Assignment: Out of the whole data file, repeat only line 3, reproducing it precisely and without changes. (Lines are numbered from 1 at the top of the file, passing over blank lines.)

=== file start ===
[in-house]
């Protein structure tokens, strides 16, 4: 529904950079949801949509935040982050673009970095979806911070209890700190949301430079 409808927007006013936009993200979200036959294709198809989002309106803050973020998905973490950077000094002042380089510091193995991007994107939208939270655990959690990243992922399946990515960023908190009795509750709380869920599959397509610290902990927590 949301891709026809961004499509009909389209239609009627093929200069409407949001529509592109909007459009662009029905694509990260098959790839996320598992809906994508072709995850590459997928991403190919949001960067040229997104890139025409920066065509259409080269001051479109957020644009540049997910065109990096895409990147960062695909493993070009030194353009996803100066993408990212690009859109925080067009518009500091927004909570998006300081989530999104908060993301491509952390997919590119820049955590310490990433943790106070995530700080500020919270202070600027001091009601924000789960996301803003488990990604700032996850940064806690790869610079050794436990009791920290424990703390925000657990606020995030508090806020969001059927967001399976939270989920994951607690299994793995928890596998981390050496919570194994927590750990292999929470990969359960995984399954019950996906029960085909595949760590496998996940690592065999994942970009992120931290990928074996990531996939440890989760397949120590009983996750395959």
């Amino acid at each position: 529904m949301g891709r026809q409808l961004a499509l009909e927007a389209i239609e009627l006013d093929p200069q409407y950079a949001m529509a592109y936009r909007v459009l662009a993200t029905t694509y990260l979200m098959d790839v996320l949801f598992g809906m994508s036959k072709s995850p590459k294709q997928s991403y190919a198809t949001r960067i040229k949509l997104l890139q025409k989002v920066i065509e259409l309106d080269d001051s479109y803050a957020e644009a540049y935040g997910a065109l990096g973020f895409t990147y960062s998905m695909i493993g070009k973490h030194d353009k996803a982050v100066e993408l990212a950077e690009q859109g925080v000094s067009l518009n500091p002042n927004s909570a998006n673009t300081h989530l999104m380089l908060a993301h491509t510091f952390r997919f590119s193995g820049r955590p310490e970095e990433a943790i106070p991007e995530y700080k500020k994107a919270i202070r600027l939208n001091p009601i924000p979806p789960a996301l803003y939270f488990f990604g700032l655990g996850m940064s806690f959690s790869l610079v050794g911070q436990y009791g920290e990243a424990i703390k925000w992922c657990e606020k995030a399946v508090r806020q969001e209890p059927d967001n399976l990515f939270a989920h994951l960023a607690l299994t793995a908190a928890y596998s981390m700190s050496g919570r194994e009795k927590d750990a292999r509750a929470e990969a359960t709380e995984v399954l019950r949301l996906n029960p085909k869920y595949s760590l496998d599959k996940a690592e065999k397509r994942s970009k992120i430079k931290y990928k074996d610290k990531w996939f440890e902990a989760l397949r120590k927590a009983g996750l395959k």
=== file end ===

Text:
């Amino acid at each position: 529904m949301g891709r026809q409808l961004a499509l009909e927007a389209i239609e009627l006013d093929p200069q409407y950079a949001m529509a592109y936009r909007v459009l662009a993200t029905t694509y990260l979200m098959d790839v996320l949801f598992g809906m994508s036959k072709s995850p590459k294709q997928s991403y190919a198809t949001r960067i040229k949509l997104l890139q025409k989002v920066i065509e259409l309106d080269d001051s479109y803050a957020e644009a540049y935040g997910a065109l990096g973020f895409t990147y960062s998905m695909i493993g070009k973490h030194d353009k996803a982050v100066e993408l990212a950077e690009q859109g925080v000094s067009l518009n500091p002042n927004s909570a998006n673009t300081h989530l999104m380089l908060a993301h491509t510091f952390r997919f590119s193995g820049r955590p310490e970095e990433a943790i106070p991007e995530y700080k500020k994107a919270i202070r600027l939208n001091p009601i924000p979806p789960a996301l803003y939270f488990f990604g700032l655990g996850m940064s806690f959690s790869l610079v050794g911070q436990y009791g920290e990243a424990i703390k925000w992922c657990e606020k995030a399946v508090r806020q969001e209890p059927d967001n399976l990515f939270a989920h994951l960023a607690l299994t793995a908190a928890y596998s981390m700190s050496g919570r194994e009795k927590d750990a292999r509750a929470e990969a359960t709380e995984v399954l019950r949301l996906n029960p085909k869920y595949s760590l496998d599959k996940a690592e065999k397509r994942s970009k992120i430079k931290y990928k074996d610290k990531w996939f440890e902990a989760l397949r120590k927590a009983g996750l395959k």